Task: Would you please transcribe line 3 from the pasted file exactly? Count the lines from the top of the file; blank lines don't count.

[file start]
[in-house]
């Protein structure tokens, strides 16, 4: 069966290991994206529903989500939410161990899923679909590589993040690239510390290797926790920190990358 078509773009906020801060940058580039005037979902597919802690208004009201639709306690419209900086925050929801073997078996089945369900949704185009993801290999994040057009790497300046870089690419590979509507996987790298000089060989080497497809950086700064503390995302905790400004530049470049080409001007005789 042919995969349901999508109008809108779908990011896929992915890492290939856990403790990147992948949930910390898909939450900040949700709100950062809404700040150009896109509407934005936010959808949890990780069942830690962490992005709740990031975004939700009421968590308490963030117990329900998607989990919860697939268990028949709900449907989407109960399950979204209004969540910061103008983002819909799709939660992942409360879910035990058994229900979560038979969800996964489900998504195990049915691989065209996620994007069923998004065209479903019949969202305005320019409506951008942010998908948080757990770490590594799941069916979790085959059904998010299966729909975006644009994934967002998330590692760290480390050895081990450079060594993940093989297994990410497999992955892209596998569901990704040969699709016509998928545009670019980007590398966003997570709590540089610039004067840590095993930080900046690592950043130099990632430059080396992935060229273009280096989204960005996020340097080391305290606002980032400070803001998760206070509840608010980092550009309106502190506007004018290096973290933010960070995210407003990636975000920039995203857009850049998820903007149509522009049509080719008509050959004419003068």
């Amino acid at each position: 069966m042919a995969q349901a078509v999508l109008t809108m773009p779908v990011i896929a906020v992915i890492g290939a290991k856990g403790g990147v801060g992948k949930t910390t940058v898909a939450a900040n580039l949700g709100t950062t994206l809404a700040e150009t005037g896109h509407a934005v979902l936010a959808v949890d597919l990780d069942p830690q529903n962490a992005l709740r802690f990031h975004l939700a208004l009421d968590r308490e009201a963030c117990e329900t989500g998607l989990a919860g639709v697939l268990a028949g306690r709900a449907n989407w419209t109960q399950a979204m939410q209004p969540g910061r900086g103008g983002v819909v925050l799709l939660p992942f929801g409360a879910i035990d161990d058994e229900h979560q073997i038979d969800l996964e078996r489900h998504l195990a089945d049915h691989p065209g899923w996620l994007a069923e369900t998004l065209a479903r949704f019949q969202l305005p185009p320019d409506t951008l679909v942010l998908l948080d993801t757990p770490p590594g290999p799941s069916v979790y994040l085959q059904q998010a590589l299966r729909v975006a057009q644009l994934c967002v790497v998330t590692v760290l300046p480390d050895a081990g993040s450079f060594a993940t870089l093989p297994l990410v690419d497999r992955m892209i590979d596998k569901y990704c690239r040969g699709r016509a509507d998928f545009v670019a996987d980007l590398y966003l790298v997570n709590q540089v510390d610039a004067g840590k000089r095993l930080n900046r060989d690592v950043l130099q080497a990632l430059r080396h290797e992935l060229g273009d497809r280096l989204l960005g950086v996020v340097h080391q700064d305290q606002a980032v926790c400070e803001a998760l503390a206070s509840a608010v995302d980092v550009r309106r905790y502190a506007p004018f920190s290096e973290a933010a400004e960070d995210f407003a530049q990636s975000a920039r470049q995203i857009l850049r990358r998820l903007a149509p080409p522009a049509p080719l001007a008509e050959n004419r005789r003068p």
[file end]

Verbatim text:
């Amino acid at each position: 069966m042919a995969q349901a078509v999508l109008t809108m773009p779908v990011i896929a906020v992915i890492g290939a290991k856990g403790g990147v801060g992948k949930t910390t940058v898909a939450a900040n580039l949700g709100t950062t994206l809404a700040e150009t005037g896109h509407a934005v979902l936010a959808v949890d597919l990780d069942p830690q529903n962490a992005l709740r802690f990031h975004l939700a208004l009421d968590r308490e009201a963030c117990e329900t989500g998607l989990a919860g639709v697939l268990a028949g306690r709900a449907n989407w419209t109960q399950a979204m939410q209004p969540g910061r900086g103008g983002v819909v925050l799709l939660p992942f929801g409360a879910i035990d161990d058994e229900h979560q073997i038979d969800l996964e078996r489900h998504l195990a089945d049915h691989p065209g899923w996620l994007a069923e369900t998004l065209a479903r949704f019949q969202l305005p185009p320019d409506t951008l679909v942010l998908l948080d993801t757990p770490p590594g290999p799941s069916v979790y994040l085959q059904q998010a590589l299966r729909v975006a057009q644009l994934c967002v790497v998330t590692v760290l300046p480390d050895a081990g993040s450079f060594a993940t870089l093989p297994l990410v690419d497999r992955m892209i590979d596998k569901y990704c690239r040969g699709r016509a509507d998928f545009v670019a996987d980007l590398y966003l790298v997570n709590q540089v510390d610039a004067g840590k000089r095993l930080n900046r060989d690592v950043l130099q080497a990632l430059r080396h290797e992935l060229g273009d497809r280096l989204l960005g950086v996020v340097h080391q700064d305290q606002a980032v926790c400070e803001a998760l503390a206070s509840a608010v995302d980092v550009r309106r905790y502190a506007p004018f920190s290096e973290a933010a400004e960070d995210f407003a530049q990636s975000a920039r470049q995203i857009l850049r990358r998820l903007a149509p080409p522009a049509p080719l001007a008509e050959n004419r005789r003068p």